The Quarry Preview: 80s Horror meets modern adolescent storytelling with huge potential

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I personally hold Supermassive Games up in very high regard after they burst onto the scene with Until Dawn and followed this up with the stellar Dark Pictures Anthology. Now we look forward to The Quarry, another interactive story title that looks to take everything they've learnt from similar past projects to create their magnum opus.

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We recently took a look at a small slice of the game and if these 45 minutes are anything to go by, Supermassive are onto a winner with The Quarry. In this preview, I'll take you through my experience and initial thoughts about the game as well as the hopes I have for launch.

What we played

For this preview, I had access to around 45 minutes of gameplay that took place just after the opening of the game. A short story catch up was provided so that I knew where the story was and essentially I was taking over control just as the camp councillors were spending their first unsupervised night at Hackett's Quarry.

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I'm going to intentionally keep things very broad and non-descript for fear of spoilers as no one should go into this game knowing too much. That being said, despite having access to just a short part of the game across chapters two and three, there was a lot going on.

Pacing issues have been a point of criticism for previous Supermassive titles, so getting straight into the action - even if that action is just strong character development - was blissful.

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Traditional, yet modern

The first thing that jumped out to me about how the story of The Quarry was playing out. It's clearly taking inspiration from 80s slasher films but is doing so without perpetuating the less desirable side of those films. There's no over-sexualisation of characters, forced gender cliches or tokenism on display.

Think about how Camp Crystal Lake might look and run with a crowd of 2020s teens at the helm. It's a wonderfully diverse cast that all had their moment to shine even in my short time with the game. There are clearly way more characters that I'm yet to interact with who can step in and steal the show at any time.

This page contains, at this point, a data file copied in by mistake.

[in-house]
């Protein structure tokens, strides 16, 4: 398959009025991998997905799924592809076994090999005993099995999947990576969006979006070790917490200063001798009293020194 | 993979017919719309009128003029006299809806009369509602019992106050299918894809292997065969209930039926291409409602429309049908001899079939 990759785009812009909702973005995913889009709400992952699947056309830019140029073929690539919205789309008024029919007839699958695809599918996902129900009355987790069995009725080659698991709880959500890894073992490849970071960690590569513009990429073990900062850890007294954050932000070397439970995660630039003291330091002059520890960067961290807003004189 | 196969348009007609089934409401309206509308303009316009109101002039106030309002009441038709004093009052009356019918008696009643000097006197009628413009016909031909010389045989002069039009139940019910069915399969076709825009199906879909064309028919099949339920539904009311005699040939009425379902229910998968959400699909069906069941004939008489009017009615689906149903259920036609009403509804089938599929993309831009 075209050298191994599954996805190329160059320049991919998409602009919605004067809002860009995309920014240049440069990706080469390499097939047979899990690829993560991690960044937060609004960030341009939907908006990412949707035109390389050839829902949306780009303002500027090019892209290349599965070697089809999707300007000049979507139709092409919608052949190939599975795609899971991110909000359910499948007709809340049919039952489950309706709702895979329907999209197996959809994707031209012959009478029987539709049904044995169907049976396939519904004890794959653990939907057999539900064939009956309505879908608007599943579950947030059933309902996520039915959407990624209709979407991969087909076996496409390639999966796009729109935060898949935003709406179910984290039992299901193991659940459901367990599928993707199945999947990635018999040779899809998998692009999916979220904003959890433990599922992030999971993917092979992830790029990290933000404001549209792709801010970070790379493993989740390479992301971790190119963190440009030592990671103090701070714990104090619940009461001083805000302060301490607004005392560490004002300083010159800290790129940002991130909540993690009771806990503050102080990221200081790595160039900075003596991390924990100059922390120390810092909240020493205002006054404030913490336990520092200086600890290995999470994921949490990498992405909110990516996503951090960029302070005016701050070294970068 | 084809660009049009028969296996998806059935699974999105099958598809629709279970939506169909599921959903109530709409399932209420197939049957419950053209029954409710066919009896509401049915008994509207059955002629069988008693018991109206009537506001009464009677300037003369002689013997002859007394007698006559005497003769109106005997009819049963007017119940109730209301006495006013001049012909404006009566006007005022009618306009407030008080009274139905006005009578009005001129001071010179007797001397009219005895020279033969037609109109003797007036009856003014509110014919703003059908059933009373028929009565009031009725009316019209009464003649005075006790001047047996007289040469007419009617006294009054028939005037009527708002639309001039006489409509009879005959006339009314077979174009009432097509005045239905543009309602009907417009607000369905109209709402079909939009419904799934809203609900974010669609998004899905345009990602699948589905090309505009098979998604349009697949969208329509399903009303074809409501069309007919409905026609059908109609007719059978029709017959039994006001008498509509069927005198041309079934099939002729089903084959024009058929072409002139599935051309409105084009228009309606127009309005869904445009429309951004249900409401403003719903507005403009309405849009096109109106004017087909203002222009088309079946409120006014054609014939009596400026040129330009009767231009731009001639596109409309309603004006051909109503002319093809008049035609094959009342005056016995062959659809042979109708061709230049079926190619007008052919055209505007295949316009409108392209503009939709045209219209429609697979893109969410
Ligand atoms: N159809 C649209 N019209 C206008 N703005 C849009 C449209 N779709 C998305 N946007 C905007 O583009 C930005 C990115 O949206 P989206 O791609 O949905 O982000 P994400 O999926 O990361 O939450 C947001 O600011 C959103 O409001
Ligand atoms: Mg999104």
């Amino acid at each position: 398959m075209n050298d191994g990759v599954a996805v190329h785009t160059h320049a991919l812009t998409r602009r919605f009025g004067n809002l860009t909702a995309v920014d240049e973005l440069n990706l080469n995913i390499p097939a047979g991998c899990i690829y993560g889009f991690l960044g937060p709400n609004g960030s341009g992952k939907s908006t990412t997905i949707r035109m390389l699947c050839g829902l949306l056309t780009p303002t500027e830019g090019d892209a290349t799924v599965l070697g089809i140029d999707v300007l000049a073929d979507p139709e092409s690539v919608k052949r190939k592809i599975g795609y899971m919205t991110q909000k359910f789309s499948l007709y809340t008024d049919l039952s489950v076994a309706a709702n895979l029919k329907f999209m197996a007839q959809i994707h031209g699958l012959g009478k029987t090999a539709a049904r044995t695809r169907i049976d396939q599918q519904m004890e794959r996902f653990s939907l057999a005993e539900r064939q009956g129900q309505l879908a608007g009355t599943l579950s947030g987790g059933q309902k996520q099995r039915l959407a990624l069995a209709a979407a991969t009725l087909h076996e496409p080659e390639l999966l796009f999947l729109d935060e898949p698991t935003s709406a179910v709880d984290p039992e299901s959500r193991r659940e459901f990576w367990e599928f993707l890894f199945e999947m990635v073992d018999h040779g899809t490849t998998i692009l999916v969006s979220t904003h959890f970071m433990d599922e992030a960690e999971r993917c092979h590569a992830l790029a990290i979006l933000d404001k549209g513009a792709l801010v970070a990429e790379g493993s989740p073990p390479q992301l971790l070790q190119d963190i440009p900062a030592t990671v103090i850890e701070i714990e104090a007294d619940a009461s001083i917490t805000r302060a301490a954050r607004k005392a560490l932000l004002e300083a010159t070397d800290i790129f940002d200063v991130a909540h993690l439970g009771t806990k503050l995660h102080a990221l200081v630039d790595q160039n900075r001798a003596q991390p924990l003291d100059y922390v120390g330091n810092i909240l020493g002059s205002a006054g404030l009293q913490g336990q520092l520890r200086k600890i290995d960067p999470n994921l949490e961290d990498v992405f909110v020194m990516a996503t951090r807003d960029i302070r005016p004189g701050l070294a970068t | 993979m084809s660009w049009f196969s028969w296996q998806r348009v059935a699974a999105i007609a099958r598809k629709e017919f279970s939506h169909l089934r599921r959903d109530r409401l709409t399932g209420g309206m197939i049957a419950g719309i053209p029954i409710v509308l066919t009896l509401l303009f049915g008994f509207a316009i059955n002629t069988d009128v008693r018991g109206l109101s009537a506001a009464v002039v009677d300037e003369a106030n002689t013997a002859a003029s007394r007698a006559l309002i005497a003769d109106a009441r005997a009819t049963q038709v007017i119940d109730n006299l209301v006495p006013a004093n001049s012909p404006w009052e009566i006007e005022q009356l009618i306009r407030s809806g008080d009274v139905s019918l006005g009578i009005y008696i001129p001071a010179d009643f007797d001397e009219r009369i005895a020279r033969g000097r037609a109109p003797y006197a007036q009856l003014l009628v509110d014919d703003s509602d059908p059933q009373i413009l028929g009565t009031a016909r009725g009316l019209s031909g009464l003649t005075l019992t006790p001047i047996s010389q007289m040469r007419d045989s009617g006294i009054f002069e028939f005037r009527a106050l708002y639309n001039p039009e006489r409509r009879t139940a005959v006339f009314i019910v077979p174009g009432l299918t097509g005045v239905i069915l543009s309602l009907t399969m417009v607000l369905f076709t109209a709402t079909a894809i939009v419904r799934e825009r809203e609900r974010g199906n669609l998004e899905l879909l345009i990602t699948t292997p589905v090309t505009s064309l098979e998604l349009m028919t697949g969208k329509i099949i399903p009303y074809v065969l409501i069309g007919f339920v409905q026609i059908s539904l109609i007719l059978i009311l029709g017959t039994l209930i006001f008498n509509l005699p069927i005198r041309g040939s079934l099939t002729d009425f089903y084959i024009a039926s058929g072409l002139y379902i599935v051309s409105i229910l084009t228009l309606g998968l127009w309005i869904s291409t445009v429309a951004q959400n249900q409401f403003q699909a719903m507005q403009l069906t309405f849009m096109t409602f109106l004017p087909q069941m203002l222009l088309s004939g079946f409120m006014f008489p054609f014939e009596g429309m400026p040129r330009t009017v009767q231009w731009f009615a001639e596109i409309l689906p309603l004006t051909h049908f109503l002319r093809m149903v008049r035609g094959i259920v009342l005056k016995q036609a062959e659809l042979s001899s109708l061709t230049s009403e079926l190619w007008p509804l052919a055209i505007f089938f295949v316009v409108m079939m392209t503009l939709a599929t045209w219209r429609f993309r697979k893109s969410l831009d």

Speaking of stealing the show, the standout performer in this preview was Brenda Song as Kaitlyn. Every moment she spent on screen was done so as the centre of attention in the best way possible. Humourous when she needed to be and a badass when the time called, I'm excited to see where her character goes in the full game.

A bump in the night

Faithful to the way that I will play The Quarry when it releases, I stuck with my first instinct on all decisions and didn't opt to replay the preview to see how different decisions would change certain interactions.

One surprising feature within this preview was that we got to take a look at the 'big bad' that we'll be going up against throughout the game, or at least, that's the way it seems.

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Some very clever set-up has been done so that it was actually a little surprising where things went and naturally, all I wanted to do once my time was up is play more of the game.

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The core gameplay of The Quarry still has those Supermassive fingerprints all over it. You're essentially the puppet master of a horror film playing out in real-time. You have the power to make or break relationships and often have life or death decisions to make.

Tarot cards can be found which appear to be The Quarry's way of foreshadowing character moments of great importance. Heeding these warnings can lead to you saving a character in a perilous situation but it's finding these cards that will be the real challenge.

Interacting with objects and clues around the world will also help fill the intentional storytelling gaps like little breadcrumbs on a journey to complete clarity. Like in previous titles I don't expect the main story to leave any massive details out but you can add layers to your own experience by exploring the world when you're given the chance.

It's a vibe

The Quarry has me wrapped around its little finger and I won't be satisfied until I've played it to completion. While it's releasing in a particularly baron period of games in 2022, that shouldn't take away from the fact that if this quality in the preview is maintained throughout the entire game, we're looking at a genuine GOTY contender.

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With a cast that rivals if not succeeds Until Dawn and a premise that always leaves you guessing, The Quarry seems to know exactly what it wants us to feel as we step into our role within this world.

Only time will tell if it has the legs to fulfil its early potential but the early signs are looking good.